2.3 Acute Stress Model

The rats were divided in eight groups as follows (Table 1):

Anxiety was induced with an acute cold stress experimental model. The Wistar rats from both positive controls and all test groups were exposed to low temperature of 4 °C in the refrigerator for 60 min. Rodents were placed in plastic boxes with dimensions 20 × 20 cm, freely to move into the box. Each animal was self-placed in the box. During the experiment there were two boxes (two experimental animals respectively) at the same time in the refrigerator. Body temperature after removal from the refrigerator was 37.2 °C.

Fifteen minutes after removing them from the refrigerator their behavior was evaluated with the following tests: elevated plus maze, social interaction test, Vogel test and Activity cage. All tests were performed at the same day one after another for every group. The arrangement of the tests is shown on Fig. 1.

Fig. 1.

Arrangement of the tests for establishing anxiolytic activity of Satureja montana extract after exposure to the stress factor.

Elevated plus maze and social interaction tests were performed in the presence of two observers in order to increase the in order to obtain accurate data. The Vogel test and activity cage apparatus detect automatically monitored parameters via incorporated in both apparatuses (Ugo Basile, Italy) software.

2.3.1 Elevated Plus Maze

The test is performed in one test session with a duration of 5 min, detected via chronometer. A training session is not required. The animals were placed at the center of the apparatus. During the test the following parameters were observed: time spent in the open and closed arms, number of entries in each arm, sum of visits of both arms, and the ratio between the entries in the open arms compared to the total movements. A sign for reduced anxiety is increasing the time spent in the open arms and decreasing the total movements of the examined subject.

The sum of visits of both arms and the ratio between the entries in the open arms compared to the total movements were calculated by the following formulas:

(1) Sum of visits of both arms = Nop + Ncl ,

where Nop is the number of entries into the open arms of the apparatus and Ncl is the number of entries into the enclosed arms of the apparatus

(2) Ratio = Nop / ( Nop + Ncl ) ,

where Nop is the number of entries into the open arms of the apparatus and Ncl is the number of entries into the enclosed arms of the apparatus.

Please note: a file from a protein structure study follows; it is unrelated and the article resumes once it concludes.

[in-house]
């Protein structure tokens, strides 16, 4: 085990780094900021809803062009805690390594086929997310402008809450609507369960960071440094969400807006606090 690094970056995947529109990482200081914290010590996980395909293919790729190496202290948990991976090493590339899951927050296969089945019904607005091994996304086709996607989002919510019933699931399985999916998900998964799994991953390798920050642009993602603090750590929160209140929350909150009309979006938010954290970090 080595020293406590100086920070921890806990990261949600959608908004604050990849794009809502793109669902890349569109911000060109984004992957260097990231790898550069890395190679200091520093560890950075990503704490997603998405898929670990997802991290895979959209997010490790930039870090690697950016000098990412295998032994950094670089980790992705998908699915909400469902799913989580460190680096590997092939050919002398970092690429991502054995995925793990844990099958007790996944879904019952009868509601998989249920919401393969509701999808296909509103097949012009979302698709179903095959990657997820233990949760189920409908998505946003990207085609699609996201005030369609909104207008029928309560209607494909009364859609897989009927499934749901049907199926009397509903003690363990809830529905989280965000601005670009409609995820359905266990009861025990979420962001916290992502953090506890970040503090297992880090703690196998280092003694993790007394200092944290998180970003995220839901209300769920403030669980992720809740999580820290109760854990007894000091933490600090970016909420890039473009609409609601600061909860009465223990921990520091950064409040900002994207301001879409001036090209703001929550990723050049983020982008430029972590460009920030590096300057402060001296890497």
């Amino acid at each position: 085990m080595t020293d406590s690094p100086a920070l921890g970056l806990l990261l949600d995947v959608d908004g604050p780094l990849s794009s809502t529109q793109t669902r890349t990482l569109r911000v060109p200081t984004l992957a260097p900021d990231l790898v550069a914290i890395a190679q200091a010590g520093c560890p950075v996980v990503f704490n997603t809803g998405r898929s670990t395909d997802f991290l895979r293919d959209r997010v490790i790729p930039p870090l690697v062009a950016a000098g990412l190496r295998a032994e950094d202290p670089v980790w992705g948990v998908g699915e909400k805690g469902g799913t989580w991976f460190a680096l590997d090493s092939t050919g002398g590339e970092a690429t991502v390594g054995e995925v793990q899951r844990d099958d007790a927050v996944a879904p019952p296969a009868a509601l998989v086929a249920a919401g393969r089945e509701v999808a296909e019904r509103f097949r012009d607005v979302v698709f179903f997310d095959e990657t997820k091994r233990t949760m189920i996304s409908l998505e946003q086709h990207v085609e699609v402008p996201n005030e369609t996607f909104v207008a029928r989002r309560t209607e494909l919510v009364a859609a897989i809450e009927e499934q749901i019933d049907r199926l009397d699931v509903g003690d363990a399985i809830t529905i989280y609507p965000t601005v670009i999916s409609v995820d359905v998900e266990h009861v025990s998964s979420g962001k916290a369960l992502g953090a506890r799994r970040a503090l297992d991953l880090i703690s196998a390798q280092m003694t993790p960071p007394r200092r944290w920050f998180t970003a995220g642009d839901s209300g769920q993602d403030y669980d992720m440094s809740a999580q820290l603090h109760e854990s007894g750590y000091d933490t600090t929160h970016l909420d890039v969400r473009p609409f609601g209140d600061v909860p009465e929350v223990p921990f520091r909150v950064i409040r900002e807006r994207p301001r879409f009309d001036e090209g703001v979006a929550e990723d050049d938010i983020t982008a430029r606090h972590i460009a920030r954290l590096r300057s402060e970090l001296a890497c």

The apparatus was cleaned with 70% alcohol after each animal.

2.3.2 Social Interaction Test

The social interaction test is performed in one test session. Two animals — the test subject and a random animal from another group were placed in a plastic test box (dimensions 60 × 60 × 40 cm) for 5 min. The test animals were allowed to explore the text box at the same day for 5 minutes before the beginning of the test. Animals, which were used as a new congener was marked with different color (red) on their tails. All rodents were weighed before the experiment for rationale choosing of both subjects — test animal and new congener. Time spent by the test animal in investigating the new congener was detected via chronometer. Only suffocation and allogrooming were accepted for social interaction. The test box was cleaned with 70% alcohol between each pair.

2.3.3 Locomotor Activity Investigation

The investigation of the locomotor activity is also performed in only one test session with a duration of 5 minutes without previous training. For measurement of the locomotor activity, we used Activity cage apparatus (Ugo Basile, Italy). The activity was automatically detected. A sign for reduced anxiety is the increase in locomotor activity. The plastic box of the apparatus was cleaned with 70% alcohol after each animal.

2.3.4 Vogel Test

The test is performed in two consecutive days. The animals from all groups were deprived of water for 24 hours before the first day of the test. On the 24th hour they were placed in a Lickometer apparatus (Ugo Basile, Italy) to acclimate to the test cage and were free to drink water for a 3-minute-long training session followed by another 24 hours of water deprivation. The test session was performed on the second day, also with a duration of 3 min. For every 15 licks the animals were exposed to 2 seconds 300 μA electric shock. All parameters were automatically detected by the software of the Lickometer apparatus. Increase in the number of shock licks is a marker for anxiolytic activity of the tested substance.

2.4 Statistical Analyses

The statistical analyses were processed with One Way ANOVA test with IBM SPSS 19.0 software (IBM, New York, USA). Results were expressed as arithmetic mean and standard error of the mean (mean ± SEM). A p value 0.05 was considered statistically significant.

3. Results
3.1 Acute Stress